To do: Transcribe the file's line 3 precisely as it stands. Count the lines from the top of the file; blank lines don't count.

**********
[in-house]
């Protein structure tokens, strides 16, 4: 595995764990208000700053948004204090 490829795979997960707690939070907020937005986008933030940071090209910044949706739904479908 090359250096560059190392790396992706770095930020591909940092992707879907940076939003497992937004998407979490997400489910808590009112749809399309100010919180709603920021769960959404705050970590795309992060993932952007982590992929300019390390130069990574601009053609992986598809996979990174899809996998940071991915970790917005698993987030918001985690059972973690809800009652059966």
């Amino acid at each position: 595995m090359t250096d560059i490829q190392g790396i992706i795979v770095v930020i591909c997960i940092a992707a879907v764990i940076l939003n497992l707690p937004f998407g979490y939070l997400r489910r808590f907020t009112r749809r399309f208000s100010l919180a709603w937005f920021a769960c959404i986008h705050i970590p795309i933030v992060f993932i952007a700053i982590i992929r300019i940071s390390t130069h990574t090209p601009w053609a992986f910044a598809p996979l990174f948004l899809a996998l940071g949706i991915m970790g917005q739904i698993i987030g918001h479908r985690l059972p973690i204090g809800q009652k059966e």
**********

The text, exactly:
């Amino acid at each position: 595995m090359t250096d560059i490829q190392g790396i992706i795979v770095v930020i591909c997960i940092a992707a879907v764990i940076l939003n497992l707690p937004f998407g979490y939070l997400r489910r808590f907020t009112r749809r399309f208000s100010l919180a709603w937005f920021a769960c959404i986008h705050i970590p795309i933030v992060f993932i952007a700053i982590i992929r300019i940071s390390t130069h990574t090209p601009w053609a992986f910044a598809p996979l990174f948004l899809a996998l940071g949706i991915m970790g917005q739904i698993i987030g918001h479908r985690l059972p973690i204090g809800q009652k059966e």